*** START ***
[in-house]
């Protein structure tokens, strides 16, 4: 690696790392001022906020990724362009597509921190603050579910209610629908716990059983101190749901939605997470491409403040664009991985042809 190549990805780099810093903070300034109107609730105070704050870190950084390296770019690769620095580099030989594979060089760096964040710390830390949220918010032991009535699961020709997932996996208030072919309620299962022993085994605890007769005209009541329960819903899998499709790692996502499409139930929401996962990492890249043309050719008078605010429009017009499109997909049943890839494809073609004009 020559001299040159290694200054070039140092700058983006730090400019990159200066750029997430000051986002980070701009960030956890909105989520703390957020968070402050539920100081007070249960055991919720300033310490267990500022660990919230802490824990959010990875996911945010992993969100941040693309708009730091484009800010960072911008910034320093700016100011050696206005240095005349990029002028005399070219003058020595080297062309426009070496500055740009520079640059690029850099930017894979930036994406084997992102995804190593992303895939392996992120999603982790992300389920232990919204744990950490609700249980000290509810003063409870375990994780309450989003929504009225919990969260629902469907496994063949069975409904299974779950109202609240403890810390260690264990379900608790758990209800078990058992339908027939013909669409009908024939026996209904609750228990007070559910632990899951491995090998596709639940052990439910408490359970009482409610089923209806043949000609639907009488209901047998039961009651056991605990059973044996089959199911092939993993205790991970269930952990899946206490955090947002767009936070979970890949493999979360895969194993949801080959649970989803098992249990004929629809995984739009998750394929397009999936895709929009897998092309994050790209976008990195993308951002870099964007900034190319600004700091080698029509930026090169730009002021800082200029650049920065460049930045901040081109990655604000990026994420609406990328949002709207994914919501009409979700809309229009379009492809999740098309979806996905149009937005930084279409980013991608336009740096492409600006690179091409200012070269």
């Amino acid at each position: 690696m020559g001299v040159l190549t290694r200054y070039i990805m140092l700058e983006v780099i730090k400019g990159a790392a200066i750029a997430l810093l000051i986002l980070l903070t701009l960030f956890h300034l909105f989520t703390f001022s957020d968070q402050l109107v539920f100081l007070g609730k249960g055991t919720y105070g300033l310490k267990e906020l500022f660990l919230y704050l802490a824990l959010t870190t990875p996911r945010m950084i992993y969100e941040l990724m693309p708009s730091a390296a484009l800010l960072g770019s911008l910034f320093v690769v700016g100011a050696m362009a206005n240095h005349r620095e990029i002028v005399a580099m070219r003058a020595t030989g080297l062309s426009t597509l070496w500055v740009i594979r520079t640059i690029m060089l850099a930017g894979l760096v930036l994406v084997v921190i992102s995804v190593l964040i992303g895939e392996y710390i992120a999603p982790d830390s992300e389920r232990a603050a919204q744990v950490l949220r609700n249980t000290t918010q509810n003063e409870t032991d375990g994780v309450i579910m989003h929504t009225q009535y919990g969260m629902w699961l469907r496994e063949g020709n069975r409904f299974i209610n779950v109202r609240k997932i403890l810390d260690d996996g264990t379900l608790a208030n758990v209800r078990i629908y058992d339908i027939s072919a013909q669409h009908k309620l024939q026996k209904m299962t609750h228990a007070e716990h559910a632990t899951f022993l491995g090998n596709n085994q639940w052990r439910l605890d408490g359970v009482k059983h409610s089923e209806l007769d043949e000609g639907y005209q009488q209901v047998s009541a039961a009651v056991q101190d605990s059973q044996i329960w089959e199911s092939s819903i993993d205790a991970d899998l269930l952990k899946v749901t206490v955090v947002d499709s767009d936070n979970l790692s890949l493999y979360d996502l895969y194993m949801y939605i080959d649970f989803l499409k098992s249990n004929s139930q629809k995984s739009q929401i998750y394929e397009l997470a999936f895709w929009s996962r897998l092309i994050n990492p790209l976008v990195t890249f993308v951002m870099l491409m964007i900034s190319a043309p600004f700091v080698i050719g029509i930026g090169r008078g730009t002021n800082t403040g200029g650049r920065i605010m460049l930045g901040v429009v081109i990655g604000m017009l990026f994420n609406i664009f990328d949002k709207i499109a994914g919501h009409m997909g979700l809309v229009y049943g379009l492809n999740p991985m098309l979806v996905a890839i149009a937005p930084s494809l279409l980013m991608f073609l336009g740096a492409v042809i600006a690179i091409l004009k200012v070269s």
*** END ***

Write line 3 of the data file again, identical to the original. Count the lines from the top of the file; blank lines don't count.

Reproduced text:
């Amino acid at each position: 690696m020559g001299v040159l190549t290694r200054y070039i990805m140092l700058e983006v780099i730090k400019g990159a790392a200066i750029a997430l810093l000051i986002l980070l903070t701009l960030f956890h300034l909105f989520t703390f001022s957020d968070q402050l109107v539920f100081l007070g609730k249960g055991t919720y105070g300033l310490k267990e906020l500022f660990l919230y704050l802490a824990l959010t870190t990875p996911r945010m950084i992993y969100e941040l990724m693309p708009s730091a390296a484009l800010l960072g770019s911008l910034f320093v690769v700016g100011a050696m362009a206005n240095h005349r620095e990029i002028v005399a580099m070219r003058a020595t030989g080297l062309s426009t597509l070496w500055v740009i594979r520079t640059i690029m060089l850099a930017g894979l760096v930036l994406v084997v921190i992102s995804v190593l964040i992303g895939e392996y710390i992120a999603p982790d830390s992300e389920r232990a603050a919204q744990v950490l949220r609700n249980t000290t918010q509810n003063e409870t032991d375990g994780v309450i579910m989003h929504t009225q009535y919990g969260m629902w699961l469907r496994e063949g020709n069975r409904f299974i209610n779950v109202r609240k997932i403890l810390d260690d996996g264990t379900l608790a208030n758990v209800r078990i629908y058992d339908i027939s072919a013909q669409h009908k309620l024939q026996k209904m299962t609750h228990a007070e716990h559910a632990t899951f022993l491995g090998n596709n085994q639940w052990r439910l605890d408490g359970v009482k059983h409610s089923e209806l007769d043949e000609g639907y005209q009488q209901v047998s009541a039961a009651v056991q101190d605990s059973q044996i329960w089959e199911s092939s819903i993993d205790a991970d899998l269930l952990k899946v749901t206490v955090v947002d499709s767009d936070n979970l790692s890949l493999y979360d996502l895969y194993m949801y939605i080959d649970f989803l499409k098992s249990n004929s139930q629809k995984s739009q929401i998750y394929e397009l997470a999936f895709w929009s996962r897998l092309i994050n990492p790209l976008v990195t890249f993308v951002m870099l491409m964007i900034s190319a043309p600004f700091v080698i050719g029509i930026g090169r008078g730009t002021n800082t403040g200029g650049r920065i605010m460049l930045g901040v429009v081109i990655g604000m017009l990026f994420n609406i664009f990328d949002k709207i499109a994914g919501h009409m997909g979700l809309v229009y049943g379009l492809n999740p991985m098309l979806v996905a890839i149009a937005p930084s494809l279409l980013m991608f073609l336009g740096a492409v042809i600006a690179i091409l004009k200012v070269s």